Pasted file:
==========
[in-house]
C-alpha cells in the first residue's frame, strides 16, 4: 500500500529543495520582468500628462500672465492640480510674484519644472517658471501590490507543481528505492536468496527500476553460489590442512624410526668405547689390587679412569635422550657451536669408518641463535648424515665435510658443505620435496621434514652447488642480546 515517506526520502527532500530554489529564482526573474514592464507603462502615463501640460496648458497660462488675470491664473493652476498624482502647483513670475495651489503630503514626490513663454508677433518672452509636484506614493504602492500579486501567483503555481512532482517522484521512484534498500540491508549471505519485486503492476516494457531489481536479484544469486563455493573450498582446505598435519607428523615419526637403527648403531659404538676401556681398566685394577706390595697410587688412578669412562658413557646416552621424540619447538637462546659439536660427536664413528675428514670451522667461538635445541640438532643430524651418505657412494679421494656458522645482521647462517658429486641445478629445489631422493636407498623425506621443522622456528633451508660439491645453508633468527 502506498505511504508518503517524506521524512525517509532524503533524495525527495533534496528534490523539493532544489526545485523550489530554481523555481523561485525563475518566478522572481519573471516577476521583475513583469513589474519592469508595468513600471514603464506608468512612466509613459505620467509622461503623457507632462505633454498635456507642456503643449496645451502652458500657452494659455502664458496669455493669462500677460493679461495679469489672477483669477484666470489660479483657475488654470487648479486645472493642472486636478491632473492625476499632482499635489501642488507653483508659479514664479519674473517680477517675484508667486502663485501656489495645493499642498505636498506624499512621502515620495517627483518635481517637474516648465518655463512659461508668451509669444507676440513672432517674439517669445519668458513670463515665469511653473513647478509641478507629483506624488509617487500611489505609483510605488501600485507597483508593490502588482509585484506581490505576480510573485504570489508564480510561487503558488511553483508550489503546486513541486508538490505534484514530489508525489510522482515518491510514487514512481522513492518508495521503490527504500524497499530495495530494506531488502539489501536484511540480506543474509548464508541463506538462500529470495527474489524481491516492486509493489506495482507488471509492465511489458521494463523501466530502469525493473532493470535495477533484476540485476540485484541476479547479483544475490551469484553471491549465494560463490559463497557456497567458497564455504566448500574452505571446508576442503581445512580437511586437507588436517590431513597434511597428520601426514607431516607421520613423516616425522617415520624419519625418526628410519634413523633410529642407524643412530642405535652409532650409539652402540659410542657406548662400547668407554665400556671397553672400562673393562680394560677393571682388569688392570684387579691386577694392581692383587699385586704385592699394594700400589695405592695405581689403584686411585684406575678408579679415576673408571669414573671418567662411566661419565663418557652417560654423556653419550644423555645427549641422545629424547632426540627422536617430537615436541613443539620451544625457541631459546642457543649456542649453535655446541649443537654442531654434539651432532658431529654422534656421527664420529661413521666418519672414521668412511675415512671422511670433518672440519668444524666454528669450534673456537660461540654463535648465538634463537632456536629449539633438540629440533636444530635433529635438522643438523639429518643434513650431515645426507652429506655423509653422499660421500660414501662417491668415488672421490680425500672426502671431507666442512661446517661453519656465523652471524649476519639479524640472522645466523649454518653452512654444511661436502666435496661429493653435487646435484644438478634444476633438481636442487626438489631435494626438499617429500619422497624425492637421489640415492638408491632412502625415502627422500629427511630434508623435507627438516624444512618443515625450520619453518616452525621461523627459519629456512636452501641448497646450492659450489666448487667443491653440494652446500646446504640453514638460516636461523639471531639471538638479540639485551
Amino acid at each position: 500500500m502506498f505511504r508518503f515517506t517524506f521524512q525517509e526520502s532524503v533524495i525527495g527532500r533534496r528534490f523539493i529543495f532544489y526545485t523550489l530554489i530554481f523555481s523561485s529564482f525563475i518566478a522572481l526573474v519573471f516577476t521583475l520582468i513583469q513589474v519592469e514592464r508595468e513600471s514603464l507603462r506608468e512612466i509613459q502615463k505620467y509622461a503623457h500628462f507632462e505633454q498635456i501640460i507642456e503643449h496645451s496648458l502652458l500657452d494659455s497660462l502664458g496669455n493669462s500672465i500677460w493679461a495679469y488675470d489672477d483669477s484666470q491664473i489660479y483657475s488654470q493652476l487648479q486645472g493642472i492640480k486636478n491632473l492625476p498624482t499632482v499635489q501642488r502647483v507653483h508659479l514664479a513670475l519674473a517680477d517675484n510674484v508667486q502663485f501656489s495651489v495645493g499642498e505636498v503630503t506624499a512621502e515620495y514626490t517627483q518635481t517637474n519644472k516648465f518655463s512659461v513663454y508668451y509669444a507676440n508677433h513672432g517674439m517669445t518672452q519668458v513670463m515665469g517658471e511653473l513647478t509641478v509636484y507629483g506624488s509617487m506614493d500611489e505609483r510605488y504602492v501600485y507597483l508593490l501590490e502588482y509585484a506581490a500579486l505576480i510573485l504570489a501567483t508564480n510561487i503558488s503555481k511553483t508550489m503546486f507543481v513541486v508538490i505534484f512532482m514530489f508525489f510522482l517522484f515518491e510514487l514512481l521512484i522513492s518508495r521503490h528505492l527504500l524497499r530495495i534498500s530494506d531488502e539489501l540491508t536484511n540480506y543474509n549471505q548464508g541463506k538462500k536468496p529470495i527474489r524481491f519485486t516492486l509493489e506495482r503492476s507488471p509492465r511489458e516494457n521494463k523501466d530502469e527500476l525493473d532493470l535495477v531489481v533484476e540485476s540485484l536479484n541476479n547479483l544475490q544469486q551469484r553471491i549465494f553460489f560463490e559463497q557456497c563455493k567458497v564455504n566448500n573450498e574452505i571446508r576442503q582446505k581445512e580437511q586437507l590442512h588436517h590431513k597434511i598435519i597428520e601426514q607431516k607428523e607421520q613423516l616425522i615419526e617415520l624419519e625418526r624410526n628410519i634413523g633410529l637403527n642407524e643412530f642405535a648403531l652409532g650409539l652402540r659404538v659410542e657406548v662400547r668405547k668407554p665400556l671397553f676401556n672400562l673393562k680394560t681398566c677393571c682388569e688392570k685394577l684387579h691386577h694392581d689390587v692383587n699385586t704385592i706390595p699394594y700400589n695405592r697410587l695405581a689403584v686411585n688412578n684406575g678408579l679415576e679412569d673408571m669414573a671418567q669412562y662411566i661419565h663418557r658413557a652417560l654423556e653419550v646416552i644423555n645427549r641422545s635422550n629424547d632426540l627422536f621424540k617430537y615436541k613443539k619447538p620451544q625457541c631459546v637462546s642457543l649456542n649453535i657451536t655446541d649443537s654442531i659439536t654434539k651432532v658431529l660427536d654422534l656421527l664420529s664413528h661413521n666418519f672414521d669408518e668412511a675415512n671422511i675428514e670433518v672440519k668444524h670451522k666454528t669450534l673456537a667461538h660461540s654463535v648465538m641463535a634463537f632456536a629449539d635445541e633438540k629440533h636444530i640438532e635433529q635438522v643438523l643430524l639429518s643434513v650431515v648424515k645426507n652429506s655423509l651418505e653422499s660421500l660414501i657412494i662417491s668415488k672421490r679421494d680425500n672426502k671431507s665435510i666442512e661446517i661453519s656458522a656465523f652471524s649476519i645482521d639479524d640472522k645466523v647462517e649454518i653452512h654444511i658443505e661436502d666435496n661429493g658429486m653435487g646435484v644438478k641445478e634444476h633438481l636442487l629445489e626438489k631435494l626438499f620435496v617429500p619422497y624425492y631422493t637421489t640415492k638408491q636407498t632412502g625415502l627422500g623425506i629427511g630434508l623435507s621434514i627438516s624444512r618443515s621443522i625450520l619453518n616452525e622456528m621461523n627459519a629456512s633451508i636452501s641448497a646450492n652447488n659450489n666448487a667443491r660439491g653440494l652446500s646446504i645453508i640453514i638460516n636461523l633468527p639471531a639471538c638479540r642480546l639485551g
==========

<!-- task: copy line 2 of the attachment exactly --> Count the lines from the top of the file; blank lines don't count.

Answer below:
C-alpha cells in the first residue's frame, strides 16, 4: 500500500529543495520582468500628462500672465492640480510674484519644472517658471501590490507543481528505492536468496527500476553460489590442512624410526668405547689390587679412569635422550657451536669408518641463535648424515665435510658443505620435496621434514652447488642480546 515517506526520502527532500530554489529564482526573474514592464507603462502615463501640460496648458497660462488675470491664473493652476498624482502647483513670475495651489503630503514626490513663454508677433518672452509636484506614493504602492500579486501567483503555481512532482517522484521512484534498500540491508549471505519485486503492476516494457531489481536479484544469486563455493573450498582446505598435519607428523615419526637403527648403531659404538676401556681398566685394577706390595697410587688412578669412562658413557646416552621424540619447538637462546659439536660427536664413528675428514670451522667461538635445541640438532643430524651418505657412494679421494656458522645482521647462517658429486641445478629445489631422493636407498623425506621443522622456528633451508660439491645453508633468527 502506498505511504508518503517524506521524512525517509532524503533524495525527495533534496528534490523539493532544489526545485523550489530554481523555481523561485525563475518566478522572481519573471516577476521583475513583469513589474519592469508595468513600471514603464506608468512612466509613459505620467509622461503623457507632462505633454498635456507642456503643449496645451502652458500657452494659455502664458496669455493669462500677460493679461495679469489672477483669477484666470489660479483657475488654470487648479486645472493642472486636478491632473492625476499632482499635489501642488507653483508659479514664479519674473517680477517675484508667486502663485501656489495645493499642498505636498506624499512621502515620495517627483518635481517637474516648465518655463512659461508668451509669444507676440513672432517674439517669445519668458513670463515665469511653473513647478509641478507629483506624488509617487500611489505609483510605488501600485507597483508593490502588482509585484506581490505576480510573485504570489508564480510561487503558488511553483508550489503546486513541486508538490505534484514530489508525489510522482515518491510514487514512481522513492518508495521503490527504500524497499530495495530494506531488502539489501536484511540480506543474509548464508541463506538462500529470495527474489524481491516492486509493489506495482507488471509492465511489458521494463523501466530502469525493473532493470535495477533484476540485476540485484541476479547479483544475490551469484553471491549465494560463490559463497557456497567458497564455504566448500574452505571446508576442503581445512580437511586437507588436517590431513597434511597428520601426514607431516607421520613423516616425522617415520624419519625418526628410519634413523633410529642407524643412530642405535652409532650409539652402540659410542657406548662400547668407554665400556671397553672400562673393562680394560677393571682388569688392570684387579691386577694392581692383587699385586704385592699394594700400589695405592695405581689403584686411585684406575678408579679415576673408571669414573671418567662411566661419565663418557652417560654423556653419550644423555645427549641422545629424547632426540627422536617430537615436541613443539620451544625457541631459546642457543649456542649453535655446541649443537654442531654434539651432532658431529654422534656421527664420529661413521666418519672414521668412511675415512671422511670433518672440519668444524666454528669450534673456537660461540654463535648465538634463537632456536629449539633438540629440533636444530635433529635438522643438523639429518643434513650431515645426507652429506655423509653422499660421500660414501662417491668415488672421490680425500672426502671431507666442512661446517661453519656465523652471524649476519639479524640472522645466523649454518653452512654444511661436502666435496661429493653435487646435484644438478634444476633438481636442487626438489631435494626438499617429500619422497624425492637421489640415492638408491632412502625415502627422500629427511630434508623435507627438516624444512618443515625450520619453518616452525621461523627459519629456512636452501641448497646450492659450489666448487667443491653440494652446500646446504640453514638460516636461523639471531639471538638479540639485551